Patience – A Review


A member of the delightfully niche performance troupe that is the Oxford University Gilbert and Sullivan Society has just informed me that the society bangs out one big operatic production each term. An impressive number for a student-led group, and if all their shows are as high a standard as their Hilary production, ‘Patience’, they are certainly to be applauded.

If you’re more X Factor than Opera House, you probably haven’t heard of the Gilbert and Sullivan opera Patience, which the society is putting on at the end of 6th week. But Patience is a gem – a light comedy about the impossible search for perfect love, which brilliantly satirises the aesthetic movement of the 1870s, and the pretentiousness of art. Patience, a simple milkmaid (Sophia Kirwan-Baez) is, by her own admission, untaught in the world of love, but on seeing the way aristocratic women all faun over the poet Bunthorne (an excellently camp performance by Samuel Lane), she vows to fall in love immediately. So she finds herself entangled with Archibald the All-Right (Oscar Hansen), before realising that their love cannot be – Archibald is clearly a perfect being in every way, and therefore, Patience’s love for him would be a terribly selfish act. The pair part ways, and Patience firmly decides that although he is a lisping, loaththome and pretenthious man, Bunthorne is absolutely the man for her. Lots of swapping of partners is to follow, and lots of pondering the science and poetic ethics of love.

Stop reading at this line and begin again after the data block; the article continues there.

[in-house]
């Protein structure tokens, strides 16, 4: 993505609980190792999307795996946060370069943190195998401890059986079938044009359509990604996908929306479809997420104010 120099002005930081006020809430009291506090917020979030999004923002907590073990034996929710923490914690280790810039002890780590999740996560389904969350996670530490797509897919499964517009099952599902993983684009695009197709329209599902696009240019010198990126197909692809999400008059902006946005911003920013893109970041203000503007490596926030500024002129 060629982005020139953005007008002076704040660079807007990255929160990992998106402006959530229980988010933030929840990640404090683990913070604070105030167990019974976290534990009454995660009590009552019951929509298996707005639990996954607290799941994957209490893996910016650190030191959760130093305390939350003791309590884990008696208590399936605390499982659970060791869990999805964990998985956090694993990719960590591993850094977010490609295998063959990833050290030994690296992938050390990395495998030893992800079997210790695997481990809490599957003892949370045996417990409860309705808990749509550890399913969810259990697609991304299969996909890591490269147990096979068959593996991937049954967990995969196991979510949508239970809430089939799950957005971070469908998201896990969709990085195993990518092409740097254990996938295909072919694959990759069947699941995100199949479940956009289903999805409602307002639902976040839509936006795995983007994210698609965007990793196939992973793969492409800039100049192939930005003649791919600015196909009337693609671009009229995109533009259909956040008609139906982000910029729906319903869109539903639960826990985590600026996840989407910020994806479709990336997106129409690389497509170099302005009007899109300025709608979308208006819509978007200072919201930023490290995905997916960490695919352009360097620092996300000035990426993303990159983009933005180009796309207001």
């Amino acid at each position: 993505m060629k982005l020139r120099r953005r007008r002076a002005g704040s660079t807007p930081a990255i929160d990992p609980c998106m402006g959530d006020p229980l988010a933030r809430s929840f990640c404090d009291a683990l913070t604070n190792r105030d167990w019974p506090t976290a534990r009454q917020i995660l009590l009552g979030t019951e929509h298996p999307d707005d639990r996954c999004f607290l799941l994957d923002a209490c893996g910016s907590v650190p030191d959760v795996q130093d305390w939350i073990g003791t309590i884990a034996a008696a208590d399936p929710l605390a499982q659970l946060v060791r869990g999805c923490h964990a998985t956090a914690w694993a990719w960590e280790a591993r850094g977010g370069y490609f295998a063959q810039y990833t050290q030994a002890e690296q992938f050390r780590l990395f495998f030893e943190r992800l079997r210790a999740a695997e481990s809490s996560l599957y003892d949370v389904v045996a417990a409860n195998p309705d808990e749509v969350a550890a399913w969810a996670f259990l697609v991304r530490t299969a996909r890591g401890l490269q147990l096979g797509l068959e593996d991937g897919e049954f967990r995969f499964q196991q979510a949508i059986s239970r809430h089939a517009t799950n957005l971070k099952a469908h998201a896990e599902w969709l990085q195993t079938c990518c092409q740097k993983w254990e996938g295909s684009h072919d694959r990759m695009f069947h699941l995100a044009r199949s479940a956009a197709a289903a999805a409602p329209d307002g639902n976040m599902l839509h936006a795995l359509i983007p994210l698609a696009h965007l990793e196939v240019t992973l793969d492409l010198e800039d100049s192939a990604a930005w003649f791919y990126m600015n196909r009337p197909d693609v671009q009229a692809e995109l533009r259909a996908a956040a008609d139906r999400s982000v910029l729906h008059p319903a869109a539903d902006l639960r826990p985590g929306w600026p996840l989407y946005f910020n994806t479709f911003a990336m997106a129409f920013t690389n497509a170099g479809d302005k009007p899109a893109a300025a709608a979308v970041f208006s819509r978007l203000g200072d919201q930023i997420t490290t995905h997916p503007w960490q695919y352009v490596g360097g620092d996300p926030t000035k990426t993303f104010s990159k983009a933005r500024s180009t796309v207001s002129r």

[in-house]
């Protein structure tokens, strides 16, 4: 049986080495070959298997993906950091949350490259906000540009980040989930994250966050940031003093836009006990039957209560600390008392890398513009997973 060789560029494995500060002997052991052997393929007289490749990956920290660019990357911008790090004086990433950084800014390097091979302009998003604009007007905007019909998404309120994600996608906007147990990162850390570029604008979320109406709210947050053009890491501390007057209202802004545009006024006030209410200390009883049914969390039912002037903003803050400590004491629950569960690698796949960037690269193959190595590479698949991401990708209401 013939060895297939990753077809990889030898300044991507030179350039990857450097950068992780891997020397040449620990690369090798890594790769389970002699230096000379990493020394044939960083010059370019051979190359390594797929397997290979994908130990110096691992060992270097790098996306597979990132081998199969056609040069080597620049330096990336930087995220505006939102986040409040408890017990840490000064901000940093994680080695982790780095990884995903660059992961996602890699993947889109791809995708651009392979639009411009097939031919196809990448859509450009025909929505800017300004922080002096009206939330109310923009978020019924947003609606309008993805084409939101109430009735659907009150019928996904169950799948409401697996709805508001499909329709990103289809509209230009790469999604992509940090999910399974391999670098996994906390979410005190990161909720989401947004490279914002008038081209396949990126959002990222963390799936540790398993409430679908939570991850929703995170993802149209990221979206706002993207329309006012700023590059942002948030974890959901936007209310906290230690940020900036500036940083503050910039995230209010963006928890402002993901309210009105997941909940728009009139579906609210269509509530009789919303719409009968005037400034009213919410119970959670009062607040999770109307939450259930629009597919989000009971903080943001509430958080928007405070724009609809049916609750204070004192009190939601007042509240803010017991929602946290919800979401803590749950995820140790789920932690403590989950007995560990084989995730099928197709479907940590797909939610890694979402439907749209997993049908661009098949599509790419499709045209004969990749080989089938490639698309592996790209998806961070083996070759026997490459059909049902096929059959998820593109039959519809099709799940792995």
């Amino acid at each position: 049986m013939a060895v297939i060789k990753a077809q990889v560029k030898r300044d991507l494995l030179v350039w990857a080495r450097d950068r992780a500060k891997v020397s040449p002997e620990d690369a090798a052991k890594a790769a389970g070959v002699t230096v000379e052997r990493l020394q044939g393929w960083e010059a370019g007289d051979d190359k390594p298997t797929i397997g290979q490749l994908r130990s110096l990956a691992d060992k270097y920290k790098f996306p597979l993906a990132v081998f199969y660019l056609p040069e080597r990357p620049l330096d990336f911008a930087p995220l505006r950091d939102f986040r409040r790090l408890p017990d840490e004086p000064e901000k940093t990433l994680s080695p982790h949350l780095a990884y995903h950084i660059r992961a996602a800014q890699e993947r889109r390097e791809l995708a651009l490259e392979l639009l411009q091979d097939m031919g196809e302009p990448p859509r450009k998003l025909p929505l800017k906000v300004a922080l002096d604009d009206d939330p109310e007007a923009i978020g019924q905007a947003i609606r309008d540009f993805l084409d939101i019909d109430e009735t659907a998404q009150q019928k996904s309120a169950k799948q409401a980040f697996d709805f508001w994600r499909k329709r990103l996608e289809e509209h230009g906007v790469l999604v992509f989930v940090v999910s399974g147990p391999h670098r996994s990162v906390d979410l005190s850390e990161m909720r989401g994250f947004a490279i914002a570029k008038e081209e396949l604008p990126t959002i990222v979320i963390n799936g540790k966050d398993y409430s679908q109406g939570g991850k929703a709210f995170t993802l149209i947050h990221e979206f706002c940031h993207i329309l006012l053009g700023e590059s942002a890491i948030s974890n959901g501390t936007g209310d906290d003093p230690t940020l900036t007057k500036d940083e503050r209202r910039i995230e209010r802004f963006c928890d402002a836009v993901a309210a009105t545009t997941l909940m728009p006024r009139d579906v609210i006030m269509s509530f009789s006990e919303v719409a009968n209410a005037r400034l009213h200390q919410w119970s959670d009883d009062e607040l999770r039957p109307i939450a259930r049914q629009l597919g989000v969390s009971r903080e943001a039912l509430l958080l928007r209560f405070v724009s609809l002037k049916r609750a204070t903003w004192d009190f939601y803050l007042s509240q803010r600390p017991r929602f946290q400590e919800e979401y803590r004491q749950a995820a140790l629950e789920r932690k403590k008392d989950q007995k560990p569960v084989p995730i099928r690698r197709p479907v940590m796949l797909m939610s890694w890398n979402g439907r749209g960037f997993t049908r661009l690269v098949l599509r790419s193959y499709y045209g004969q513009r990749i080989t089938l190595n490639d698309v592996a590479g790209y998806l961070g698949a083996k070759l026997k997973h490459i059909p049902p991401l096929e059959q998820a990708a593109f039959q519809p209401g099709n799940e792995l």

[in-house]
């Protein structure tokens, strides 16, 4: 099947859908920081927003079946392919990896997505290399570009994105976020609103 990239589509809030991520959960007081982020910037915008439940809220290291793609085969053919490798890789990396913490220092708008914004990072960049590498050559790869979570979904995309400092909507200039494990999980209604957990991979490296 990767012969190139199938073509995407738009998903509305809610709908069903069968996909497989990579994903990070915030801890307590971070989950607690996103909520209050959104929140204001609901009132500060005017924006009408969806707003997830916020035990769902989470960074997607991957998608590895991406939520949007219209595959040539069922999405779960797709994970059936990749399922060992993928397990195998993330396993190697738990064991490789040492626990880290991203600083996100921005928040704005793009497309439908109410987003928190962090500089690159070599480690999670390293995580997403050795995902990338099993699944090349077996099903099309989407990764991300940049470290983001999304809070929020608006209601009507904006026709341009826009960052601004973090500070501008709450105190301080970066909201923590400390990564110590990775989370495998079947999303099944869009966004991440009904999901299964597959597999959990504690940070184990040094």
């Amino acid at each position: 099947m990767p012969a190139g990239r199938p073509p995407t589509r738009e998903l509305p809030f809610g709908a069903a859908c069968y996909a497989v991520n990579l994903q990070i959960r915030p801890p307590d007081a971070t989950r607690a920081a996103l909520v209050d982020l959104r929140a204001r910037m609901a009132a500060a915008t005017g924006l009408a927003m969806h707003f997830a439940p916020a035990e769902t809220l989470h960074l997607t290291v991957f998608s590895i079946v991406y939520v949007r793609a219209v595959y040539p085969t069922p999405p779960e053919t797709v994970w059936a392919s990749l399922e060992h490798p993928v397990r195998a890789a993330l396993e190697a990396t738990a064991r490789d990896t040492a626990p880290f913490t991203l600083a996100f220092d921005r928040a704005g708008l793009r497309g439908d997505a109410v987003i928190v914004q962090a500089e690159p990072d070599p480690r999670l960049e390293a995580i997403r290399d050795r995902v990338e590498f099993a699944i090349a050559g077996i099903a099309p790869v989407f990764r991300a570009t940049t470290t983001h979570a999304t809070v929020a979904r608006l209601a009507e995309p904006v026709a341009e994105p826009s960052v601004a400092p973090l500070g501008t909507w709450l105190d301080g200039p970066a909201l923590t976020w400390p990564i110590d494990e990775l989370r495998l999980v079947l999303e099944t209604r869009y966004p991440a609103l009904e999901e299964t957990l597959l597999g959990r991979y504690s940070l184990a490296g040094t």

Patience is visually exciting and really enjoyable to watch. In the absence of surtitles, the singers’ diction is very good, and can largely be easily understood. Gilbert and Sullivan’s operas are very wordy and full of fast-paced, funny solos, which the well-rehearsed cast pulled off, keeping Gil and Sul’s sharp wit alive and the audience laughing. The production requires little set – in fact, none at all, as the performers simply move around the church, using the pulpit and front of the church as the stage – meaning that the money saved on furniture and backdrops has allowed the costume department to work wonders. Whilst Patience is dressed in a simple, beige maid’s dress to suit her ‘humble gal’ character, there are a multitude of fantastic, stiff, red-jacketed soldiers and whimsical poets in sophisticated velvet and frilly lace. The small chorus are accompanied by a fourteen piece orchestra, and sing with a strong, confident sound. Most impressive, however, are the direction and staging, which ensured that despite having a large number of chorus and principal characters on stage at one time, it is never difficult to follow the action onstage.

The venue, St Barnabas Church in Jericho, is a little off the beaten track, but the rich history of the Church, and the beautiful performance space adds a lot to the opera. The building itself is high Church of England and in the aesthetic style, built in 1869. It is therefore very ornamental and looks a lot like the inside of a large Catholic church, perfectly complementing the opera’s satirical discussion of the same era. All in all, this an opera full of ludicrous characters and rich, witty dialogue, to be enjoyed by both opera experts and novices alike.

Patience is on from Thursday 25th – Saturday 27th, 6th week of Hilary. Tickets are £10/£8 concessions


Image // Minh Tran


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